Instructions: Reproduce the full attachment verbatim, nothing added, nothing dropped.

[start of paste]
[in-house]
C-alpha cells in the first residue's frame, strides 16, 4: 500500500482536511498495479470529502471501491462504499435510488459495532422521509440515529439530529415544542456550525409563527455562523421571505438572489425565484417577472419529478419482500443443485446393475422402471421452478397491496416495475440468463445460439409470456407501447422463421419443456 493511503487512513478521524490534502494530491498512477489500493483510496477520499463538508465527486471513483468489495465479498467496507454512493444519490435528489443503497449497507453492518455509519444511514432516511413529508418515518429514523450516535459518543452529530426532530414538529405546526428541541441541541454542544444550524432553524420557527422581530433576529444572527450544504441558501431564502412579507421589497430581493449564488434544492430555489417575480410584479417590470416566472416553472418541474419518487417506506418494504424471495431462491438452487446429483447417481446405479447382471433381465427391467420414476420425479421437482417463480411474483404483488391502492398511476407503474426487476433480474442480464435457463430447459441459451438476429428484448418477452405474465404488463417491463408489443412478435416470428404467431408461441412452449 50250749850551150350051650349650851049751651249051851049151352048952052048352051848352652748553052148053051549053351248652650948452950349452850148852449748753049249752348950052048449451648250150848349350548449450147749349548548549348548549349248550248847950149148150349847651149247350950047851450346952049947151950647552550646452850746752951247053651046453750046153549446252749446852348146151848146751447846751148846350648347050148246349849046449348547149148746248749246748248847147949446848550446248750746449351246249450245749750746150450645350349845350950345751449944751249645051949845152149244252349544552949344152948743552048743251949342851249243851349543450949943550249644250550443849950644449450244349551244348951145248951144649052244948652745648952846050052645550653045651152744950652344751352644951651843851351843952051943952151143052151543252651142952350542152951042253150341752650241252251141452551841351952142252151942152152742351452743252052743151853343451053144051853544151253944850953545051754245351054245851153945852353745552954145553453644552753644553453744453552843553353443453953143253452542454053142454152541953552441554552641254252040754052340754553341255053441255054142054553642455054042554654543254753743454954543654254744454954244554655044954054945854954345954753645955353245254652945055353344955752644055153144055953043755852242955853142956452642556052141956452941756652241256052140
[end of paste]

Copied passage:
[in-house]
C-alpha cells in the first residue's frame, strides 16, 4: 500500500482536511498495479470529502471501491462504499435510488459495532422521509440515529439530529415544542456550525409563527455562523421571505438572489425565484417577472419529478419482500443443485446393475422402471421452478397491496416495475440468463445460439409470456407501447422463421419443456 493511503487512513478521524490534502494530491498512477489500493483510496477520499463538508465527486471513483468489495465479498467496507454512493444519490435528489443503497449497507453492518455509519444511514432516511413529508418515518429514523450516535459518543452529530426532530414538529405546526428541541441541541454542544444550524432553524420557527422581530433576529444572527450544504441558501431564502412579507421589497430581493449564488434544492430555489417575480410584479417590470416566472416553472418541474419518487417506506418494504424471495431462491438452487446429483447417481446405479447382471433381465427391467420414476420425479421437482417463480411474483404483488391502492398511476407503474426487476433480474442480464435457463430447459441459451438476429428484448418477452405474465404488463417491463408489443412478435416470428404467431408461441412452449 50250749850551150350051650349650851049751651249051851049151352048952052048352051848352652748553052148053051549053351248652650948452950349452850148852449748753049249752348950052048449451648250150848349350548449450147749349548548549348548549349248550248847950149148150349847651149247350950047851450346952049947151950647552550646452850746752951247053651046453750046153549446252749446852348146151848146751447846751148846350648347050148246349849046449348547149148746248749246748248847147949446848550446248750746449351246249450245749750746150450645350349845350950345751449944751249645051949845152149244252349544552949344152948743552048743251949342851249243851349543450949943550249644250550443849950644449450244349551244348951145248951144649052244948652745648952846050052645550653045651152744950652344751352644951651843851351843952051943952151143052151543252651142952350542152951042253150341752650241252251141452551841351952142252151942152152742351452743252052743151853343451053144051853544151253944850953545051754245351054245851153945852353745552954145553453644552753644553453744453552843553353443453953143253452542454053142454152541953552441554552641254252040754052340754553341255053441255054142054553642455054042554654543254753743454954543654254744454954244554655044954054945854954345954753645955353245254652945055353344955752644055153144055953043755852242955853142956452642556052141956452941756652241256052140